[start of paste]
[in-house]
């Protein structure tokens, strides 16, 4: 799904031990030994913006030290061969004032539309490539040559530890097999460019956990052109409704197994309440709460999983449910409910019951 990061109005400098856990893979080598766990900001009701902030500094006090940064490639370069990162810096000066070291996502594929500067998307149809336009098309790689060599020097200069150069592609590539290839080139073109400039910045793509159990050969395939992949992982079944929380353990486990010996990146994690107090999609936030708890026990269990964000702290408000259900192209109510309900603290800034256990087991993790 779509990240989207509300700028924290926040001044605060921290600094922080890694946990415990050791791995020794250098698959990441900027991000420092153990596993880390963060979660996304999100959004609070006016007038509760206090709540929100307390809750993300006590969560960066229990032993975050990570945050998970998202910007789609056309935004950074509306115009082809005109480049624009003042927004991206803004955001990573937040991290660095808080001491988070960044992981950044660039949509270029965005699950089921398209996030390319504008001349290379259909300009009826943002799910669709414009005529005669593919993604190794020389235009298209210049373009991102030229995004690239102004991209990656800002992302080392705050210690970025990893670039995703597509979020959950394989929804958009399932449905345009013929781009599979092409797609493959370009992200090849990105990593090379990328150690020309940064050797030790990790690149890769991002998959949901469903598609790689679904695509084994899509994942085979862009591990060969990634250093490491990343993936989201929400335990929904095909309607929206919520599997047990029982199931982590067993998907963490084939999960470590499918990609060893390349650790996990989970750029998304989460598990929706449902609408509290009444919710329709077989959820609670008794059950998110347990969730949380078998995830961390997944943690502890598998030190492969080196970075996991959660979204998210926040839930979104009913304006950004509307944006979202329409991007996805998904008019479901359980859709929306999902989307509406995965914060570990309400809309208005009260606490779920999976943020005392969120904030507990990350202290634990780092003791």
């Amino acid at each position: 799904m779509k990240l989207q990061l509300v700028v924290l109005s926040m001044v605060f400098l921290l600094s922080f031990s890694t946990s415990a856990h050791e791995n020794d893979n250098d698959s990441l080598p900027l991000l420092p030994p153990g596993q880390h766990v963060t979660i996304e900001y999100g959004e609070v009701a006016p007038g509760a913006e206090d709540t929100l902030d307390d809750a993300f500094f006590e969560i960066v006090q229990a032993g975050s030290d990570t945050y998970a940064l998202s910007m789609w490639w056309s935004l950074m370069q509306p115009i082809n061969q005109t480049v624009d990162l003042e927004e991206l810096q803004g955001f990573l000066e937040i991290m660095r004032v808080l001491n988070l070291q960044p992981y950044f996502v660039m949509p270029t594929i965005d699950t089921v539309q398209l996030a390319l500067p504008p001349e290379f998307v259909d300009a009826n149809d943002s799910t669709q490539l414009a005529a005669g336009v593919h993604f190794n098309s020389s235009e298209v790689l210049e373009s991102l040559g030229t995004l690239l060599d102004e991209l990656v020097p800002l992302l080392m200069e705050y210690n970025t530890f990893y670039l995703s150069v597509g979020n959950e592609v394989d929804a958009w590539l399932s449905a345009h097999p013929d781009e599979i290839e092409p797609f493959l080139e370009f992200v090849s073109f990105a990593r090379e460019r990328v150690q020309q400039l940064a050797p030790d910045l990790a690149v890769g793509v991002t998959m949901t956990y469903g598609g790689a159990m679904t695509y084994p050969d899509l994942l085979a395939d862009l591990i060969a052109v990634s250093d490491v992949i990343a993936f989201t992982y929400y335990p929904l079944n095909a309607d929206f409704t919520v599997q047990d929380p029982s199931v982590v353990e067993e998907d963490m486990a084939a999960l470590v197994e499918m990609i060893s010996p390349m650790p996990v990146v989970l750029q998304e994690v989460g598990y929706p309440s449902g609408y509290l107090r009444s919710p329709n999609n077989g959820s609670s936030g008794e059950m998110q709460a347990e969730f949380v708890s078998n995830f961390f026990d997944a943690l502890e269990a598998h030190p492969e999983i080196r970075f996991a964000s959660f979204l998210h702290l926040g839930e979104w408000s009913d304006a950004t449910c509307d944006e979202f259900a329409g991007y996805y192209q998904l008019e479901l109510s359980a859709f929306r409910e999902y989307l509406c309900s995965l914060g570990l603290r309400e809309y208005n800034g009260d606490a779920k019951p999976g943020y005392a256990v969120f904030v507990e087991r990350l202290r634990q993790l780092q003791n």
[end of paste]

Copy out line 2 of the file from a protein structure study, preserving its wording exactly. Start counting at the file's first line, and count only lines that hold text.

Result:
């Protein structure tokens, strides 16, 4: 799904031990030994913006030290061969004032539309490539040559530890097999460019956990052109409704197994309440709460999983449910409910019951 990061109005400098856990893979080598766990900001009701902030500094006090940064490639370069990162810096000066070291996502594929500067998307149809336009098309790689060599020097200069150069592609590539290839080139073109400039910045793509159990050969395939992949992982079944929380353990486990010996990146994690107090999609936030708890026990269990964000702290408000259900192209109510309900603290800034256990087991993790 779509990240989207509300700028924290926040001044605060921290600094922080890694946990415990050791791995020794250098698959990441900027991000420092153990596993880390963060979660996304999100959004609070006016007038509760206090709540929100307390809750993300006590969560960066229990032993975050990570945050998970998202910007789609056309935004950074509306115009082809005109480049624009003042927004991206803004955001990573937040991290660095808080001491988070960044992981950044660039949509270029965005699950089921398209996030390319504008001349290379259909300009009826943002799910669709414009005529005669593919993604190794020389235009298209210049373009991102030229995004690239102004991209990656800002992302080392705050210690970025990893670039995703597509979020959950394989929804958009399932449905345009013929781009599979092409797609493959370009992200090849990105990593090379990328150690020309940064050797030790990790690149890769991002998959949901469903598609790689679904695509084994899509994942085979862009591990060969990634250093490491990343993936989201929400335990929904095909309607929206919520599997047990029982199931982590067993998907963490084939999960470590499918990609060893390349650790996990989970750029998304989460598990929706449902609408509290009444919710329709077989959820609670008794059950998110347990969730949380078998995830961390997944943690502890598998030190492969080196970075996991959660979204998210926040839930979104009913304006950004509307944006979202329409991007996805998904008019479901359980859709929306999902989307509406995965914060570990309400809309208005009260606490779920999976943020005392969120904030507990990350202290634990780092003791």